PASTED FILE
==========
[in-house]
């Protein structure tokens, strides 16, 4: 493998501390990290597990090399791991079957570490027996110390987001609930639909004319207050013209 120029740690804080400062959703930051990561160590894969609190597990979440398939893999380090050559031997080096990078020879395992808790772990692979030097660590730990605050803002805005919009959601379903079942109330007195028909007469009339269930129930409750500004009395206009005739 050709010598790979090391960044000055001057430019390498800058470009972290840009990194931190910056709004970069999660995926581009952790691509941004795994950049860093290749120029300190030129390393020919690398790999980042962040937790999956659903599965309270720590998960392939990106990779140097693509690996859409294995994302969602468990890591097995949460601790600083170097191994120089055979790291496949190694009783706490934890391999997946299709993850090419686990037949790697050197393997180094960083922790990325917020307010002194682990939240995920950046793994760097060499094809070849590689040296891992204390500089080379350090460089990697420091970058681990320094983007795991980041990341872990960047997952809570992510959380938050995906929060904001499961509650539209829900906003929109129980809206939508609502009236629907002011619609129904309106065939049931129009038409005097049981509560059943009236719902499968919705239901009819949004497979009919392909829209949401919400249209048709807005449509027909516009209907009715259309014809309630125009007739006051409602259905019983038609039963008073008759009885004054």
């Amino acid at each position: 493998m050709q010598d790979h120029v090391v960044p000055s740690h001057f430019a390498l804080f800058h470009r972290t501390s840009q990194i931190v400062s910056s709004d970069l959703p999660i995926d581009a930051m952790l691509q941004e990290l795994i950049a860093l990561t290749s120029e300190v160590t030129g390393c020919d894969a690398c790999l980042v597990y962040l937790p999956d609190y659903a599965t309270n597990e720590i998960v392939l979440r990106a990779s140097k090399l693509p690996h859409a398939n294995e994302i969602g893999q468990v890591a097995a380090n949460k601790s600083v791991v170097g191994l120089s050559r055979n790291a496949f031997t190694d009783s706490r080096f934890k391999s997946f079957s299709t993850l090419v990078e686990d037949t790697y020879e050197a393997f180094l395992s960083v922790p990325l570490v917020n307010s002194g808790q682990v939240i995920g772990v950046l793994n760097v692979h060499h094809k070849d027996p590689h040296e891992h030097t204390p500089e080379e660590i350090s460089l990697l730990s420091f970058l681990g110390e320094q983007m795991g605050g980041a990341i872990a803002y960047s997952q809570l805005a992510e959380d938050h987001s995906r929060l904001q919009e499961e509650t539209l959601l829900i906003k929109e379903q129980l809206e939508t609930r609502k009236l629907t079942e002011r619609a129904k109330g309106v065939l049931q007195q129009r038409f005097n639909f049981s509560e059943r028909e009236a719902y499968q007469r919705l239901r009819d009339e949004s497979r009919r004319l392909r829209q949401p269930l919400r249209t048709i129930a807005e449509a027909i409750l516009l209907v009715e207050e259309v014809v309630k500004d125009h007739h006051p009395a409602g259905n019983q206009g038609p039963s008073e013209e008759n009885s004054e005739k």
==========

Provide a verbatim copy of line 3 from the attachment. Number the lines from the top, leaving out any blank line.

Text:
């Amino acid at each position: 493998m050709q010598d790979h120029v090391v960044p000055s740690h001057f430019a390498l804080f800058h470009r972290t501390s840009q990194i931190v400062s910056s709004d970069l959703p999660i995926d581009a930051m952790l691509q941004e990290l795994i950049a860093l990561t290749s120029e300190v160590t030129g390393c020919d894969a690398c790999l980042v597990y962040l937790p999956d609190y659903a599965t309270n597990e720590i998960v392939l979440r990106a990779s140097k090399l693509p690996h859409a398939n294995e994302i969602g893999q468990v890591a097995a380090n949460k601790s600083v791991v170097g191994l120089s050559r055979n790291a496949f031997t190694d009783s706490r080096f934890k391999s997946f079957s299709t993850l090419v990078e686990d037949t790697y020879e050197a393997f180094l395992s960083v922790p990325l570490v917020n307010s002194g808790q682990v939240i995920g772990v950046l793994n760097v692979h060499h094809k070849d027996p590689h040296e891992h030097t204390p500089e080379e660590i350090s460089l990697l730990s420091f970058l681990g110390e320094q983007m795991g605050g980041a990341i872990a803002y960047s997952q809570l805005a992510e959380d938050h987001s995906r929060l904001q919009e499961e509650t539209l959601l829900i906003k929109e379903q129980l809206e939508t609930r609502k009236l629907t079942e002011r619609a129904k109330g309106v065939l049931q007195q129009r038409f005097n639909f049981s509560e059943r028909e009236a719902y499968q007469r919705l239901r009819d009339e949004s497979r009919r004319l392909r829209q949401p269930l919400r249209t048709i129930a807005e449509a027909i409750l516009l209907v009715e207050e259309v014809v309630k500004d125009h007739h006051p009395a409602g259905n019983q206009g038609p039963s008073e013209e008759n009885s004054e005739k």